Labradors: Temperament & Traits
- This rowdy dog can get into trouble but is one of the best dog breeds for families.
- Labradors shed a lot and require lots of grooming, so they’re not a good fit for those allergic to pet dander.
- Labradors are easy to train and friendly with children, but they do need plenty of outdoor time and can accidentally knock over toddlers.
- This breed loves to dig and will frequently bring in dirt and germs from outside.
- Labradors suffer from heat exhaustion, so be sure to bring plenty of hydration during the blistering Phoenix summer.
What do labradors and young children have in common? They both love playing in the yard, and neither of them seems to get tired! And both kids and labs are known for creating big messes, but parents and owners can’t help but love them despite the damage they cause. But no matter if they’re yellow, black, or a chocolate labrador, they also have a gentle nature, making them one of the best dog breeds for families. These canines love to please their owners (and their children) and are easily trainable, which is also why they are so popular.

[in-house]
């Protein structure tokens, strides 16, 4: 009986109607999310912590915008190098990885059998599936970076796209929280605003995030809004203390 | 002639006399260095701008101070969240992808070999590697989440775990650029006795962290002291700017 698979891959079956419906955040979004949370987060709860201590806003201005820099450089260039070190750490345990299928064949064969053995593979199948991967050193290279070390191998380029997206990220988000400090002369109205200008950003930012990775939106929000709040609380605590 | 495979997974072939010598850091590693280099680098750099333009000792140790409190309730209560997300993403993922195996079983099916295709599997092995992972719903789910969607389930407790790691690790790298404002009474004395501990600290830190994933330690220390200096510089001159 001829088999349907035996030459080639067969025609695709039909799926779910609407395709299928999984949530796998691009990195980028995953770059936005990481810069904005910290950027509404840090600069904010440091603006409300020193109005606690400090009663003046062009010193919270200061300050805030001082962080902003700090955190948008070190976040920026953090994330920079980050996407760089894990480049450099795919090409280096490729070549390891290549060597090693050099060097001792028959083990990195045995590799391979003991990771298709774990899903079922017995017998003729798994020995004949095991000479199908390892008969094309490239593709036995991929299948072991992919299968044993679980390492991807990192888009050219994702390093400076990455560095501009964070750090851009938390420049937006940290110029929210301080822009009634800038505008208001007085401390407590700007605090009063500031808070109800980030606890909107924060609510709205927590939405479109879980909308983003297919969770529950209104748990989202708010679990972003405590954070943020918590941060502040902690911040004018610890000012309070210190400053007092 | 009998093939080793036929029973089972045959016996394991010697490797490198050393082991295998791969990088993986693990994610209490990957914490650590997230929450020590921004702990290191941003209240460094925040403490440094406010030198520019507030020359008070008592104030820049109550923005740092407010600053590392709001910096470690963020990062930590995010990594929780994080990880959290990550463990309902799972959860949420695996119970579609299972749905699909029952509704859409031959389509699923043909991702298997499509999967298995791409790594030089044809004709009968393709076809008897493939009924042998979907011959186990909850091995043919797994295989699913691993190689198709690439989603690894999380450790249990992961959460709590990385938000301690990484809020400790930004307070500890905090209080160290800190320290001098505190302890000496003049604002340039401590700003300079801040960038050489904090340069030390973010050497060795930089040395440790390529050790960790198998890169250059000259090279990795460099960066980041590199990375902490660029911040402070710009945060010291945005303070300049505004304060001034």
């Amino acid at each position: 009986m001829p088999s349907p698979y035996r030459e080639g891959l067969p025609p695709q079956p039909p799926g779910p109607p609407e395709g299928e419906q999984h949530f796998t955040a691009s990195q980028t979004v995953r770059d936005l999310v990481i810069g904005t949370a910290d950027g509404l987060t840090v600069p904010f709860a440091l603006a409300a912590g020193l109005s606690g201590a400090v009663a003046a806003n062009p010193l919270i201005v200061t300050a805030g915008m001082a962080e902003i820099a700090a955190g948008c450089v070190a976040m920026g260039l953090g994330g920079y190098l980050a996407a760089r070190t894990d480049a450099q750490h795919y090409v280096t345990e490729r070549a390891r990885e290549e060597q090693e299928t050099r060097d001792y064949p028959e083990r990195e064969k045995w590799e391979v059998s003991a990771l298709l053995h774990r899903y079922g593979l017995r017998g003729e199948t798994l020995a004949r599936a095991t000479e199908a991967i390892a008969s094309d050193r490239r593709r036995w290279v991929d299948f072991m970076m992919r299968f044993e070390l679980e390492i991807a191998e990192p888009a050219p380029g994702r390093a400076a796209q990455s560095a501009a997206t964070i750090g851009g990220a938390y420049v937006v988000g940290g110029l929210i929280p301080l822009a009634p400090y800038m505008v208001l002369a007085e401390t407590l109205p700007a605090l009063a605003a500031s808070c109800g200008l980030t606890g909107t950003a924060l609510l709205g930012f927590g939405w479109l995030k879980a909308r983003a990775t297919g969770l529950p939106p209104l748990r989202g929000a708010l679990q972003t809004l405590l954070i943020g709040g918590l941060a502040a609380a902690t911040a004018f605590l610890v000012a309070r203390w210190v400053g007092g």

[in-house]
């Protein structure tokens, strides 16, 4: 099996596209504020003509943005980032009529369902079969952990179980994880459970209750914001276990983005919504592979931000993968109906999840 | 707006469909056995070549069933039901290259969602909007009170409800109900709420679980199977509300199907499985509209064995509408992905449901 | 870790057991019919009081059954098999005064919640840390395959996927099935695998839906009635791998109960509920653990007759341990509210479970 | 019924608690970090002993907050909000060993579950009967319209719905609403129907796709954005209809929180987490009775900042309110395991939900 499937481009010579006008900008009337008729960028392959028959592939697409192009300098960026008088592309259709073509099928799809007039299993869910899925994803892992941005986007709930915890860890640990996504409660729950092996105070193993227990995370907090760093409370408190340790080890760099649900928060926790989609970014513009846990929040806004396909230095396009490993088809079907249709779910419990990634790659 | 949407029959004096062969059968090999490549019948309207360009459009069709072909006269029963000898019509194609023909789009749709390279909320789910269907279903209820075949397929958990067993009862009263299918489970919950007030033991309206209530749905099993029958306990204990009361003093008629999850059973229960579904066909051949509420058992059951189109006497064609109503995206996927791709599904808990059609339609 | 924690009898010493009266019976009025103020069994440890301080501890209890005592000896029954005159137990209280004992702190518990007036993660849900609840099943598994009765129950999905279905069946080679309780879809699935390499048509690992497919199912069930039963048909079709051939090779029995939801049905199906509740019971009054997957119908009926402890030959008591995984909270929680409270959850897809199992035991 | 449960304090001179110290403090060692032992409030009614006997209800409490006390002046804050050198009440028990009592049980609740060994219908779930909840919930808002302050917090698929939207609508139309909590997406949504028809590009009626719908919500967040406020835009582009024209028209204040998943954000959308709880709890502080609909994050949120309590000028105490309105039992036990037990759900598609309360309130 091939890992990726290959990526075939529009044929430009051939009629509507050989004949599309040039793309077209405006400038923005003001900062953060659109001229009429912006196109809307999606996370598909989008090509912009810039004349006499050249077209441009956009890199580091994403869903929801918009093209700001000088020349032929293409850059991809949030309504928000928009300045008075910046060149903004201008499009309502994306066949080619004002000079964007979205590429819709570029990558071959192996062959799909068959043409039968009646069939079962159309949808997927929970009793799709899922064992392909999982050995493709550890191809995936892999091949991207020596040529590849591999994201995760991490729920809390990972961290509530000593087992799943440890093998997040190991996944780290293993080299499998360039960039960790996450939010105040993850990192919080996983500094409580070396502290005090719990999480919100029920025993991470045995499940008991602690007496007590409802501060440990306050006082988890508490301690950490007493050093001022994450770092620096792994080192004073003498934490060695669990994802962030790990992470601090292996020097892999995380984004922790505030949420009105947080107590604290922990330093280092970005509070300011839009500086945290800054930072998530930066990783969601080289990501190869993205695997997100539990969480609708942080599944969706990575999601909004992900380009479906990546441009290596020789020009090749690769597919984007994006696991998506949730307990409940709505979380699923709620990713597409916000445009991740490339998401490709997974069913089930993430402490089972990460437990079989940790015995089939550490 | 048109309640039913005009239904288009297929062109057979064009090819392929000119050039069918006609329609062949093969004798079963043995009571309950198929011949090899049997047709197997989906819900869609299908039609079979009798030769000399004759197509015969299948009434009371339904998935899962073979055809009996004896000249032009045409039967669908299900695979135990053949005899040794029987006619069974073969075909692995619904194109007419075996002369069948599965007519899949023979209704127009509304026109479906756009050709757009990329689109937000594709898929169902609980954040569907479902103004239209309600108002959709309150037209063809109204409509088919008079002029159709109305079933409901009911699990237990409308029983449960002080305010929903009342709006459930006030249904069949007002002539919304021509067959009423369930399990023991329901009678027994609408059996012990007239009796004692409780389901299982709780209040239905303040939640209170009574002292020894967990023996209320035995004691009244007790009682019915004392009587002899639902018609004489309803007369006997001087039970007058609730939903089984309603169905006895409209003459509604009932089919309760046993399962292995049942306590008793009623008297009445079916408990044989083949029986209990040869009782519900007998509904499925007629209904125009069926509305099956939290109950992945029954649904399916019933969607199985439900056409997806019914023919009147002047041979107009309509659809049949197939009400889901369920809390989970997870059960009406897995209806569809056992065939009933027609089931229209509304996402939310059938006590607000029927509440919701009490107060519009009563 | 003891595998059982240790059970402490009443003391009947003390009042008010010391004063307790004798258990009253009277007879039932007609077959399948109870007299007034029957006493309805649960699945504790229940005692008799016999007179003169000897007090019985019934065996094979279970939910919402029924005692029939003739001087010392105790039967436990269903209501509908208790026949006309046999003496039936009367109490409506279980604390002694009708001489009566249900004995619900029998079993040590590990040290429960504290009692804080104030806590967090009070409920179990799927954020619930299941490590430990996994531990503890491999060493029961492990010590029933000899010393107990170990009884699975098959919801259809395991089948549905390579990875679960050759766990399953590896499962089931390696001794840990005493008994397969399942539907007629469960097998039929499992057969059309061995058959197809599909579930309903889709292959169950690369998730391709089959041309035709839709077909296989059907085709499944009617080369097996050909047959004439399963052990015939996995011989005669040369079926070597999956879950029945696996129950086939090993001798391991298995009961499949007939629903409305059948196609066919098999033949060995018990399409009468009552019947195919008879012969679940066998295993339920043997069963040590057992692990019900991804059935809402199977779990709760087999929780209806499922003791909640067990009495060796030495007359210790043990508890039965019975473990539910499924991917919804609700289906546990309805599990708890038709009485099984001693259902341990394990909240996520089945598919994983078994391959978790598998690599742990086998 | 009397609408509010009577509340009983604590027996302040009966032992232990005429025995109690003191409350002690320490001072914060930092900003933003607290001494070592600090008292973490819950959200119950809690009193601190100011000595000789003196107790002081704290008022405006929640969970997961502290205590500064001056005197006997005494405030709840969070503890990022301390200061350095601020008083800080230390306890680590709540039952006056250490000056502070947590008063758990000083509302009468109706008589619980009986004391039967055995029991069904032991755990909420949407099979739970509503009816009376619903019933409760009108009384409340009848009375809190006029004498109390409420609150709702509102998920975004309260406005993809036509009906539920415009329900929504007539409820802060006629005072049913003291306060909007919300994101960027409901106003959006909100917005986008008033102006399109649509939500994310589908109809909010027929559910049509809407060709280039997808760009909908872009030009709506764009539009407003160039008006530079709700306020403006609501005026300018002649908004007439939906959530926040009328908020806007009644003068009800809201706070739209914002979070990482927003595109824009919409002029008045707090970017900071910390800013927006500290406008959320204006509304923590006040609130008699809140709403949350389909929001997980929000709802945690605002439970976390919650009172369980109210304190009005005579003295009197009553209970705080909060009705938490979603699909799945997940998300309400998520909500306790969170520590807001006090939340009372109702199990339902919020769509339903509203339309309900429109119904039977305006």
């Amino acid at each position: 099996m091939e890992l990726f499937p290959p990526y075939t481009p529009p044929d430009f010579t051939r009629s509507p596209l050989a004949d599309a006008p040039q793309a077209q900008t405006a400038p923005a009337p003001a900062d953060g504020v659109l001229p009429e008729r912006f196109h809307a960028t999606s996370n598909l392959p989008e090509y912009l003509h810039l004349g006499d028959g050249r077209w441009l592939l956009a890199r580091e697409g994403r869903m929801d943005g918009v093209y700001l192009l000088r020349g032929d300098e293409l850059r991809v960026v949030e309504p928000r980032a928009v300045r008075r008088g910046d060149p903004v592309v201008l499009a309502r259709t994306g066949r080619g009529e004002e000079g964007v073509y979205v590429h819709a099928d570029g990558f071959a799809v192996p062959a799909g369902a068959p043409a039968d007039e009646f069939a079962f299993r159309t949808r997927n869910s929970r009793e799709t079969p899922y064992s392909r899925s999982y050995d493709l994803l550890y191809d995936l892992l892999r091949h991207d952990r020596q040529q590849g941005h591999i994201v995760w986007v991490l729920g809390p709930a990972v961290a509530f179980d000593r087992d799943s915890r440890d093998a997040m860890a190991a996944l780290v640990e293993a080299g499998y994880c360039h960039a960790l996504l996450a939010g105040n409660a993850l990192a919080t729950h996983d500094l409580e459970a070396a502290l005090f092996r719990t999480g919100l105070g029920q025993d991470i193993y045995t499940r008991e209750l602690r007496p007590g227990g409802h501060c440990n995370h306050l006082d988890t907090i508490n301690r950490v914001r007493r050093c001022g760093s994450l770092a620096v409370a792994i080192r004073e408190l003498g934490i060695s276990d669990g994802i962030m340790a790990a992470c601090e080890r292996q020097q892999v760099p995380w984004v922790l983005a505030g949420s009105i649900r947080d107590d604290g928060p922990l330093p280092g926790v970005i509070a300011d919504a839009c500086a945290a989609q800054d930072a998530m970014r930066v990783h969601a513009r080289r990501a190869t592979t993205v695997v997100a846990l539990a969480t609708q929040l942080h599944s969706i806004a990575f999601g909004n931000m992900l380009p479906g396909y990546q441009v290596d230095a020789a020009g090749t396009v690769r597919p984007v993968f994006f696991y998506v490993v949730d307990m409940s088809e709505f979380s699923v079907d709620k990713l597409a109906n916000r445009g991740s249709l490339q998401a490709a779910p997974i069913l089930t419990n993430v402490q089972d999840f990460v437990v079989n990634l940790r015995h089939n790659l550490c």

But owning a labrador does have its challenges. If this breed doesn’t get enough exercise, they tend to get anxious and take their nervous energy out on pillows and cushions. These dogs are unaware of how big their tails are, so it’s important to keep anything valuable out of wagging range because it will get knocked over. And labradors will eat anything, which can come in handy if you’re a messy chef, but it can cause health problems down the road. This breed will chew anything, so owners need to set clear boundaries for their dogs so that furniture can remain intact.
Most labradors live around 12 years, but the breed does suffer from their share of health problems, including dysplasia in the hips and elbows, cataracts, ligament disease, and obesity. These ailments lead to arthritis, pain in the limbs, and a limp, which means a high vet bill down the road. You can avoid most of these conditions through good breeding and a proper diet.
Is there a difference between a yellow, black, or a chocolate labrador?
There is a widely held belief among labrador owners that there is a difference in temperament between yellow, black, and chocolate labradors. Some say that yellow labradors are lazy, while others will tell you that you can’t calm a chocolate lab down. The truth is that the color of a labrador’s coat doesn’t determine its behavior. All varieties of the breed make for one of the best dog breeds for families.